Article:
The tax concession has been a key driver in rising housing prices, providing incentives for investors and tax relief for those who rent out their properties.
It’s also been partly responsible for locking thousands of Australians out of the property market, effectively crushing the great Australian dream, and has contributed to the widely acknowledged housing crisis for the same reasons.
Extraordinary property prices have put pressure on politicians to take action on housing affordability, with stripping the negative gearing tax concession considered one of the simplest and most effective options to drive down prices and open up the market to millennials.
But while it might seem like a no-brainer for those of us desperate to join the homeowners’ club, Mr Eslake explains, it would be one of the dumbest political decisions possible.
And It all comes down to votes.
“On average, about 100,000 people successfully become home buyers in every given year. They would obviously like the government to do things to make housing cheaper, more affordable for them,” he told ABC’s 7.30.
“There are over two million people who own at least one investment property, and the last thing they want to [see] a government to do is make housing cheaper and more affordable for people who don’t currently own housing.
“Even the least intelligent of our politicians can do that maths: 100,000 people who want cheaper housing versus two million people who want housing to get more expensive.”
Despite this clear-cut argument, debate continues to rage among our major political parties over what to do with negative gearing.
Federal Labor is currently pushing to scrap the controversial tax concession, which Paul Keating did as treasurer in the 1980s, only to have it reinstated by then prime minister Bob Hawke a short time later.
It has seized on research presented at a Reserve Bank of Australia workshop which found eliminating negative gearing would benefit renters and owner-occupiers and raise the number of Australians owning their own homes, but the government has dismissed the paper as “preliminary and incomplete”.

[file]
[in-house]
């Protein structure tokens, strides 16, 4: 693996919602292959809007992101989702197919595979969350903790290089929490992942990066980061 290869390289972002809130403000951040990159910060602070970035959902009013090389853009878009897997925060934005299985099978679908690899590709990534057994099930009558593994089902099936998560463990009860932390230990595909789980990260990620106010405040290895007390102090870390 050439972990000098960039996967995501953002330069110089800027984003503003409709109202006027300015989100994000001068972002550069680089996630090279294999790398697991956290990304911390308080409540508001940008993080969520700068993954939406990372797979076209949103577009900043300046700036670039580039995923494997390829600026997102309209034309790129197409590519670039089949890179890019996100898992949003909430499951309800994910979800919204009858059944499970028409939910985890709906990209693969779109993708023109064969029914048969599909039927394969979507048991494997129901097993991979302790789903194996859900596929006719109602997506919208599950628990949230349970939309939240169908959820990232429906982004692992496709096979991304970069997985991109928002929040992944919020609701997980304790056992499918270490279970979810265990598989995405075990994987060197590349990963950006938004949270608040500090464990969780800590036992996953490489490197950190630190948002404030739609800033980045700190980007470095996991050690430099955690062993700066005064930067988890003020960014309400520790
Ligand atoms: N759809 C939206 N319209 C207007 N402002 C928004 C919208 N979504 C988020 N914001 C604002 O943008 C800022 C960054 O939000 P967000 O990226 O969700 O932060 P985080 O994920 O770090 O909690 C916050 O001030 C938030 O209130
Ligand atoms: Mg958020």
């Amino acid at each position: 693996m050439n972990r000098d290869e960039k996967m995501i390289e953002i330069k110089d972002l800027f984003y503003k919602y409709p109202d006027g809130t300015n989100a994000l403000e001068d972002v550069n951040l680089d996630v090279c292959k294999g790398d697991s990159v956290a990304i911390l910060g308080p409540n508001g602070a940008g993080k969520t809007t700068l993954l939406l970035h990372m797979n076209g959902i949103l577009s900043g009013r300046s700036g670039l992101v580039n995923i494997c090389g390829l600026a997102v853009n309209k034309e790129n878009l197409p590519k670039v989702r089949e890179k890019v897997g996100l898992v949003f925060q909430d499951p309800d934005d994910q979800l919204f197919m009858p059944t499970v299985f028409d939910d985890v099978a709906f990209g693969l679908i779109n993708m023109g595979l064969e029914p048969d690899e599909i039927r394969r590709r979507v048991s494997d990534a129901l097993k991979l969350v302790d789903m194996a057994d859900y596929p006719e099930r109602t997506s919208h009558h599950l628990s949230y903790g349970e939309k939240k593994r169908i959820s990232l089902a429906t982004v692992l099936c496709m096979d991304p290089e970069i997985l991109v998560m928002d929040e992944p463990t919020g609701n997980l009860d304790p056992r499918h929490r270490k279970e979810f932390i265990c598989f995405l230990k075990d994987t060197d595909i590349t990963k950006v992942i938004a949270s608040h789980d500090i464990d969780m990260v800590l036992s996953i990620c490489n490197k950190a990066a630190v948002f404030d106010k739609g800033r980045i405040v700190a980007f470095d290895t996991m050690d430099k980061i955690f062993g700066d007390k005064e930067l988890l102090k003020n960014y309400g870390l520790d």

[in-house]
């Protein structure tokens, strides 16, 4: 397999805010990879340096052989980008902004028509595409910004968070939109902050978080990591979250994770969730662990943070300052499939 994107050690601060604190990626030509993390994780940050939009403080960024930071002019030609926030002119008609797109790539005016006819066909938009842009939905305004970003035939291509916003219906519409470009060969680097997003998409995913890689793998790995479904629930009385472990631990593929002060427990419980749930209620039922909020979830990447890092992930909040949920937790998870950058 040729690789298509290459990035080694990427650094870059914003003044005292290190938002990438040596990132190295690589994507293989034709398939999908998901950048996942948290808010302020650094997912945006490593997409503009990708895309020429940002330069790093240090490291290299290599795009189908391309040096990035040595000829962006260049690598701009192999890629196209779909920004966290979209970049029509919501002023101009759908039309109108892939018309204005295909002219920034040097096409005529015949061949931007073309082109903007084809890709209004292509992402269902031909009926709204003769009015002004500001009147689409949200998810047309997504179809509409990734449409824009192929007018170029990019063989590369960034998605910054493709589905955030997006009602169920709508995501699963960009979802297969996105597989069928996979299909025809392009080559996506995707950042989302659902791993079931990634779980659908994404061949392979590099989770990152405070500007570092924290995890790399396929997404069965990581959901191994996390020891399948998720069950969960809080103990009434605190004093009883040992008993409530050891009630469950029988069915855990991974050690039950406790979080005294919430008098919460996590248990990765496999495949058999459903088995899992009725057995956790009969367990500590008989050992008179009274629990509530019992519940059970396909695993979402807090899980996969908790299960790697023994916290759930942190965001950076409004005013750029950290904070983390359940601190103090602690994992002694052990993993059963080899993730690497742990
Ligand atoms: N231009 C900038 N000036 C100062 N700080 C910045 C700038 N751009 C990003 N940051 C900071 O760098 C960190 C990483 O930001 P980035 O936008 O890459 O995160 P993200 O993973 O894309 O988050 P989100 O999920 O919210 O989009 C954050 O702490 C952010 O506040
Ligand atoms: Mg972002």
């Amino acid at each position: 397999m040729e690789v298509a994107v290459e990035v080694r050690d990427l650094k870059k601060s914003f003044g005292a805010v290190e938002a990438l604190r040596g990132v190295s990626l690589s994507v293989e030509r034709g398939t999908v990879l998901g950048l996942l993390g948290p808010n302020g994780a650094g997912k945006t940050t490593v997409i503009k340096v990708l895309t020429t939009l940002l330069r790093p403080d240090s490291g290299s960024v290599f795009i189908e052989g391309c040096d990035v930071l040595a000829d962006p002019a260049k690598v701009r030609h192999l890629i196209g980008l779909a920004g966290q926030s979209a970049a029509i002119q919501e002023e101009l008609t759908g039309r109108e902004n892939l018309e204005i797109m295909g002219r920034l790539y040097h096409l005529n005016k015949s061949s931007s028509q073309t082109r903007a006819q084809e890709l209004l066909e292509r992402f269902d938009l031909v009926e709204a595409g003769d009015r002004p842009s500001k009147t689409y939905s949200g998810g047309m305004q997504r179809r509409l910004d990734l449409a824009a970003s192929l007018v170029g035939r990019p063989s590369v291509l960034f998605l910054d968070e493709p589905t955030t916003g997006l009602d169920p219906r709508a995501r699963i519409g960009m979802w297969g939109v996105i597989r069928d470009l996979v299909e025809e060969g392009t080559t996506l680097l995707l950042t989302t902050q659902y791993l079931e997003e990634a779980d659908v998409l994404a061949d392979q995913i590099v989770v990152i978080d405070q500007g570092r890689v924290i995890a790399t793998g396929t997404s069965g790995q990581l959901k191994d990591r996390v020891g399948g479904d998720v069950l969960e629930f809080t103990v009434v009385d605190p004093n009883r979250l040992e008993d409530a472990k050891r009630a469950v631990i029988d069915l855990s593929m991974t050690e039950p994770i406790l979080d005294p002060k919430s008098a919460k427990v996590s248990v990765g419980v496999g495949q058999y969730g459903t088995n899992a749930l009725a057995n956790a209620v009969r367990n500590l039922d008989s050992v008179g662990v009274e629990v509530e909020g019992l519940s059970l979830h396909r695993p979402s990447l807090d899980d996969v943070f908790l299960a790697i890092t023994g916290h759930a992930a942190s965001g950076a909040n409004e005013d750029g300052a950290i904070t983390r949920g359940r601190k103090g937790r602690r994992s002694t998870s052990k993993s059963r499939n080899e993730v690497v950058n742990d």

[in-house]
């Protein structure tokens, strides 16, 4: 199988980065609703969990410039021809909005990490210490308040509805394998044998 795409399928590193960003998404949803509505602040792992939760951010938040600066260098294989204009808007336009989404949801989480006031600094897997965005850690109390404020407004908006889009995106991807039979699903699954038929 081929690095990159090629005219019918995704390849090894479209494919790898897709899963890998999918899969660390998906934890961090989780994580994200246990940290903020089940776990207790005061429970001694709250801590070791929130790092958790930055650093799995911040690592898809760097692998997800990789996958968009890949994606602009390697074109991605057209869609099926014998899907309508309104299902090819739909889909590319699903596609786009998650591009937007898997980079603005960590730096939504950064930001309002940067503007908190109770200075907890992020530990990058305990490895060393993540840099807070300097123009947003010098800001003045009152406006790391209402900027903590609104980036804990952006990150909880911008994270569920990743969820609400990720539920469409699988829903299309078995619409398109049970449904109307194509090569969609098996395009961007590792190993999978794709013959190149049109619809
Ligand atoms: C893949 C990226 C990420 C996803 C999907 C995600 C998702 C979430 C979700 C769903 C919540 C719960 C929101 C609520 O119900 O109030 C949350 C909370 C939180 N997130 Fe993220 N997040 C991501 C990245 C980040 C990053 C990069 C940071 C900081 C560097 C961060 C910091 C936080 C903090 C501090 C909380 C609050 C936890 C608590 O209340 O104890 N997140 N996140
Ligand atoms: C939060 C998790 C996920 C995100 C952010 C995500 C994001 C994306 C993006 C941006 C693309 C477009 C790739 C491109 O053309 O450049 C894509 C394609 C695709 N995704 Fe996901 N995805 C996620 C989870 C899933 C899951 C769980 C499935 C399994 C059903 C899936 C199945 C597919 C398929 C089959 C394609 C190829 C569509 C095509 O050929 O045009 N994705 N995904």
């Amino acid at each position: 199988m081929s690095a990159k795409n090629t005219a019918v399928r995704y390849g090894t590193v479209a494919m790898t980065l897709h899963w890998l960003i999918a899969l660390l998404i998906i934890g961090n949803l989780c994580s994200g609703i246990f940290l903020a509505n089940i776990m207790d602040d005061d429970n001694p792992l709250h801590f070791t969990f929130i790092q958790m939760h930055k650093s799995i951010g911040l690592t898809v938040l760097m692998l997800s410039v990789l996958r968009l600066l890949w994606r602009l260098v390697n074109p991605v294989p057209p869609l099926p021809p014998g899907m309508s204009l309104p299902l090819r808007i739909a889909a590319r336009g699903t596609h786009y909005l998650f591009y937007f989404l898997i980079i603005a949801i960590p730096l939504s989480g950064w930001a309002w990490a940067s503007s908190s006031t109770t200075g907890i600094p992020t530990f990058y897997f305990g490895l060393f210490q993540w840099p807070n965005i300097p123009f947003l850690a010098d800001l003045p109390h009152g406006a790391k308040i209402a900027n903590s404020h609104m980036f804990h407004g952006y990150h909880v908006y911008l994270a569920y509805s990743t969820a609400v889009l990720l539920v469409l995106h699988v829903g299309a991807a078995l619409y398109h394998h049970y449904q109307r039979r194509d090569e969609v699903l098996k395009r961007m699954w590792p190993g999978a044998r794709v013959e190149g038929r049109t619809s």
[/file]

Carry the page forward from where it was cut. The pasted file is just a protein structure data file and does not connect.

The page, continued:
The change would have a minimum impact on the economy while curbing the appetite of investors and the top 20 per cent of earners for owning multiple properties, the paper, based on economic modelling by Melbourne University researchers, predicted. The study said 75 per cent of Australian households would be better off if the policy was ditched.
An RBA report says three-quarters of households would be better off without negative gearing.
Picture: Brendon Thorne/Getty ImagesSource:Getty Images
Last week NSW Premier Gladys Berejiklian was criticised for ignoring advice from her Treasury officials that the Federal Government should conduct a comprehensive study of negative gearing and capital gains tax arrangements “and consider alternative policies that would improve outcomes for Australians”.
Confidential federal Treasury advice published earlier this month contradicted the Turnbull Government’s claims that changing negative gearing and the capital gains tax discount would act like a “sledgehammer” on the Australian economy.
Federal Financial Services Minister Kelly O’Dwyer, who labelled the Melbourne University paper “preliminary and incomplete”, said Labor can’t argue negative gearing and capital gains tax reforms would both make houses more affordable and have no impact on prices.
Shadow treasurer Chris Bowen said the research shows Australian households would be better off.
“We have seen case after case of experts calling for negative gearing to be reformed,” Mr Bowen told reporters in western Sydney on Saturday.
“What negative gearing reform would do is take the heat out of the housing market and put a more level playing field in place for first home buyers, change the mix for purchases of housing and give people a chance.”